Non-Achilles ankle tendinopathy
- Timothy Ryan Draper, DO, AAFP, CAQ Sports Medicine
Timothy Ryan Draper, DO, AAFP, CAQ Sports Medicine
- Assistant Professor of Family Medicine
- University of North Carolina School of Medicine
- Associate Program Director
- Cone Health Sports Medicine
- Section Editor
- Karl B Fields, MD
Karl B Fields, MD
- Editor-in-Chief — Primary Care Sports Medicine (Adolescents and Adults)
- Section Editor — Biomechanics, Rehabilitation, and Recovery; Sports-Related Injuries; Symptom Assessment and Physical Examination
- Professor of Family Medicine and Sports Medicine
- University of North Carolina at Chapel Hill
- Deputy Editor
- Jonathan Grayzel, MD, FAAEM
Jonathan Grayzel, MD, FAAEM
- Senior Deputy Editor — UpToDate
- Deputy Editor — Emergency Medicine (Adult and Pediatric)
- Deputy Editor — Primary Care Sports Medicine (Adolescents and Adults)
- Assistant Professor of Emergency Medicine
- University of Massachusetts Medical School
Approximately 50 percent of sports-related injuries are related to overuse. Of injuries seen in running clinics, the majority are due to overuse with about half involving the lower leg . Many such injuries involve a tendinopathy.
The clinical presentation and management of tendinopathies involving ankle tendons other than the Achilles is reviewed here. Achilles tendinopathy, as well as acute ankle injuries, are discussed separately. (See "Achilles tendinopathy and tendon rupture" and "Ankle sprain" and "Overview of ankle fractures in adults".)
Tendinopathy, or tendinosis, is a clinical syndrome that often follows an initial period of inflammation (tendonitis). Some clinicians mistakenly use the terms tendinopathy, tendinosis, and tendonitis interchangeably. The histopathology and treatment of tendinopathy differs from that of acute tendonitis. An overview of tendinopathy is provided separately. (See "Overview of overuse (chronic) tendinopathy".)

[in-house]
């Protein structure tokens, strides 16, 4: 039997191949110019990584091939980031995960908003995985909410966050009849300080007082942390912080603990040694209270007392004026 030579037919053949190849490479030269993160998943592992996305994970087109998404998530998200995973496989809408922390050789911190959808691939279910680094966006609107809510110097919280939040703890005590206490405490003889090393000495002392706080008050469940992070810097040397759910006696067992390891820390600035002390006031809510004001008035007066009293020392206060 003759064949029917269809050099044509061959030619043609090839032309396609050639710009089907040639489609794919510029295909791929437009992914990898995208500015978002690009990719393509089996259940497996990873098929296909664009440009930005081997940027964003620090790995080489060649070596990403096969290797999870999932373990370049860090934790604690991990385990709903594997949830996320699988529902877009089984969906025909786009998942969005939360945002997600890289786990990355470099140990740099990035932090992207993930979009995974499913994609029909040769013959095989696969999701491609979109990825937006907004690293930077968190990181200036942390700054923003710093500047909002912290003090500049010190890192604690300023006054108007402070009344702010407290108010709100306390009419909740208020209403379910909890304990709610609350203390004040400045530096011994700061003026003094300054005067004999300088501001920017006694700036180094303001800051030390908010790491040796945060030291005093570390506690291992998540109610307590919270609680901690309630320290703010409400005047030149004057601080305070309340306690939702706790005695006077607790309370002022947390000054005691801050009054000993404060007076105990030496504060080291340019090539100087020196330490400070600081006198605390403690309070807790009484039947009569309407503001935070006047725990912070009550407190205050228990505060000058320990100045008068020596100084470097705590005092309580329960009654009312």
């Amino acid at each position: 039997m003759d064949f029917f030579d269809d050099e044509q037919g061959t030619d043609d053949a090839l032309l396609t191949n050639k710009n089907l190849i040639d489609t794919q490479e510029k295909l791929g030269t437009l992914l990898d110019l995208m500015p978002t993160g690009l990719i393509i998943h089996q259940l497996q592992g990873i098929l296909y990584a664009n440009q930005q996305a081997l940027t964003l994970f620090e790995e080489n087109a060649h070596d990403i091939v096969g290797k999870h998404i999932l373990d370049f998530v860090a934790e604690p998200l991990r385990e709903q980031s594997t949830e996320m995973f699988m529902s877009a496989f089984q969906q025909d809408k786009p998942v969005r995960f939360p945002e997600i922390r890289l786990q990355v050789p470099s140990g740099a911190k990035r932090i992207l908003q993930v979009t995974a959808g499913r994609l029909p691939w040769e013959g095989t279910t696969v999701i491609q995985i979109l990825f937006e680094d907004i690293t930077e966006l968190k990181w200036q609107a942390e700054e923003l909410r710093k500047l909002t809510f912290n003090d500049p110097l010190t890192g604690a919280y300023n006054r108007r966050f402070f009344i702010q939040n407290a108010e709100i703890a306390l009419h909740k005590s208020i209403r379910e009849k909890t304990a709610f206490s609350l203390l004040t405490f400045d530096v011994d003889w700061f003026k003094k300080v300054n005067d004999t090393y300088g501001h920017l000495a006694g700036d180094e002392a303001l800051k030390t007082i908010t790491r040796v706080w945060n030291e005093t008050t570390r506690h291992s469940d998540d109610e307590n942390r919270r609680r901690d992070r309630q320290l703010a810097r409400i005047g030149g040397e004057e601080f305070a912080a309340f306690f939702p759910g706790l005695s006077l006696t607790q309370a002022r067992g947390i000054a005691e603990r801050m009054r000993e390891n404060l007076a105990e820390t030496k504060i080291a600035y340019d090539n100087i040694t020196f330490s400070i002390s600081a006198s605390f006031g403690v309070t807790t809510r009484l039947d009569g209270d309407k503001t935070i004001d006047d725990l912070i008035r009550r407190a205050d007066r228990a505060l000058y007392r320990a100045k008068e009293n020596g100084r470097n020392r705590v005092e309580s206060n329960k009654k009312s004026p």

EPIDEMIOLOGY AND RISK FACTORS
Fifteen percent of overuse injuries affect the ankle, most commonly the Achilles, posterior tibialis, peroneus longus, and peroneus brevis tendons . Tendinopathy can develop in both the athletic and sedentary patient but is uncommon in children. Extrinsic factors that can predispose to ankle tendinopathy include improper training, poor biomechanics (eg, running technique), and improper footwear. Intrinsic factors can include foot malalignment, leg length discrepancy, joint laxity, and obesity.
A number of medications have been associated with musculoskeletal injury, including nonsteroidal antiinflammatory drugs (NSAIDs) and statins. Although rare, fluoroquinolone use may be associated with tendinopathy and acute tendon rupture. The association of specific agents with tendon injury is discussed separately. (See "Nonselective NSAIDs: Overview of adverse effects", section on 'Healing of musculoskeletal injury' and "Statin myopathy" and "Achilles tendinopathy and tendon rupture", section on 'Measures for patients on fluoroquinolones'.)To continue reading this article, you must log in with your personal, hospital, or group practice subscription. For more information on subscription options, click below on the option that best describes you:
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- EPIDEMIOLOGY AND RISK FACTORS
- LATERAL ANKLE TENDINOPATHY
- Clinical presentation and physical examination
- Imaging studies
- Differential diagnosis of lateral ankle tendinopathy
- MEDIAL ANKLE TENDINOPATHY
- Clinical presentation and physical examination
- Imaging studies
- Differential diagnosis of medial ankle tendinopathy
- - Posterior tibialis tendinopathy
- - Flexor hallucis longus tendinopathy
- ANTERIOR ANKLE TENDINOPATHY
- Clinical presentation and physical exam
- Imaging studies
- Differential diagnosis of anterior ankle tendinopathy
- ADDITIONAL ULTRASOUND RESOURCES
- FOLLOW-UP AND RETURN TO WORK OR SPORT
- SUMMARY AND RECOMMENDATIONS
- Lateral ankle tendinopathy
- Medial ankle tendinopathy
- Anterior ankle tendinopathy
- Common elements of management